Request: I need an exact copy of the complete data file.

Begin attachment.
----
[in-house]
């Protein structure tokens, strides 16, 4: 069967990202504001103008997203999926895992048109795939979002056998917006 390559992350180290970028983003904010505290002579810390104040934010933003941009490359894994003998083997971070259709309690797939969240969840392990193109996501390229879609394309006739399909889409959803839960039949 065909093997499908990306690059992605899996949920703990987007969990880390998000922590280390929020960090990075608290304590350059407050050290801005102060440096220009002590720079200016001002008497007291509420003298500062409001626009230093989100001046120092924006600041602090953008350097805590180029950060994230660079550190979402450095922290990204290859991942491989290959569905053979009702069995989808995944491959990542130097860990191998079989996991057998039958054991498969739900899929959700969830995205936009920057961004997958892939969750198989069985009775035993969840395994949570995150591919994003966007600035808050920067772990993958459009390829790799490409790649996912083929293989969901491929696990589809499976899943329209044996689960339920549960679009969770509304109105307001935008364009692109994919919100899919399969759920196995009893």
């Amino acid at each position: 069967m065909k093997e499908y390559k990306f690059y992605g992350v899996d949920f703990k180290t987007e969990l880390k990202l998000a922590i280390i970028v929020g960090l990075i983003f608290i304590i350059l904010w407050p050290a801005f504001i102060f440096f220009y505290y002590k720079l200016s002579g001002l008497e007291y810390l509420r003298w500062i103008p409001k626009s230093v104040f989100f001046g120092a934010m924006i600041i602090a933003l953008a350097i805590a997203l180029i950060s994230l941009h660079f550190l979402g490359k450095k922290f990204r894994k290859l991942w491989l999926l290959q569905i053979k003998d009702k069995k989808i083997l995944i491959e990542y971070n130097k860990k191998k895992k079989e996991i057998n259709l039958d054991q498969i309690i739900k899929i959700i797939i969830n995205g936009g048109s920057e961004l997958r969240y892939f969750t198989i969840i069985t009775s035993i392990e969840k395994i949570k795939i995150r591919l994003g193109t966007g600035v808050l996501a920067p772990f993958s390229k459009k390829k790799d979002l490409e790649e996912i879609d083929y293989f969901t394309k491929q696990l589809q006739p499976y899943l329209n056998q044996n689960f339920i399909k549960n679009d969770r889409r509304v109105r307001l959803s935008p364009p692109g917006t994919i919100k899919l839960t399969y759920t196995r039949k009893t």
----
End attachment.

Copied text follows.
[in-house]
């Protein structure tokens, strides 16, 4: 069967990202504001103008997203999926895992048109795939979002056998917006 390559992350180290970028983003904010505290002579810390104040934010933003941009490359894994003998083997971070259709309690797939969240969840392990193109996501390229879609394309006739399909889409959803839960039949 065909093997499908990306690059992605899996949920703990987007969990880390998000922590280390929020960090990075608290304590350059407050050290801005102060440096220009002590720079200016001002008497007291509420003298500062409001626009230093989100001046120092924006600041602090953008350097805590180029950060994230660079550190979402450095922290990204290859991942491989290959569905053979009702069995989808995944491959990542130097860990191998079989996991057998039958054991498969739900899929959700969830995205936009920057961004997958892939969750198989069985009775035993969840395994949570995150591919994003966007600035808050920067772990993958459009390829790799490409790649996912083929293989969901491929696990589809499976899943329209044996689960339920549960679009969770509304109105307001935008364009692109994919919100899919399969759920196995009893």
């Amino acid at each position: 069967m065909k093997e499908y390559k990306f690059y992605g992350v899996d949920f703990k180290t987007e969990l880390k990202l998000a922590i280390i970028v929020g960090l990075i983003f608290i304590i350059l904010w407050p050290a801005f504001i102060f440096f220009y505290y002590k720079l200016s002579g001002l008497e007291y810390l509420r003298w500062i103008p409001k626009s230093v104040f989100f001046g120092a934010m924006i600041i602090a933003l953008a350097i805590a997203l180029i950060s994230l941009h660079f550190l979402g490359k450095k922290f990204r894994k290859l991942w491989l999926l290959q569905i053979k003998d009702k069995k989808i083997l995944i491959e990542y971070n130097k860990k191998k895992k079989e996991i057998n259709l039958d054991q498969i309690i739900k899929i959700i797939i969830n995205g936009g048109s920057e961004l997958r969240y892939f969750t198989i969840i069985t009775s035993i392990e969840k395994i949570k795939i995150r591919l994003g193109t966007g600035v808050l996501a920067p772990f993958s390229k459009k390829k790799d979002l490409e790649e996912i879609d083929y293989f969901t394309k491929q696990l589809q006739p499976y899943l329209n056998q044996n689960f339920i399909k549960n679009d969770r889409r509304v109105r307001l959803s935008p364009p692109g917006t994919i919100k899919l839960t399969y759920t196995r039949k009893t």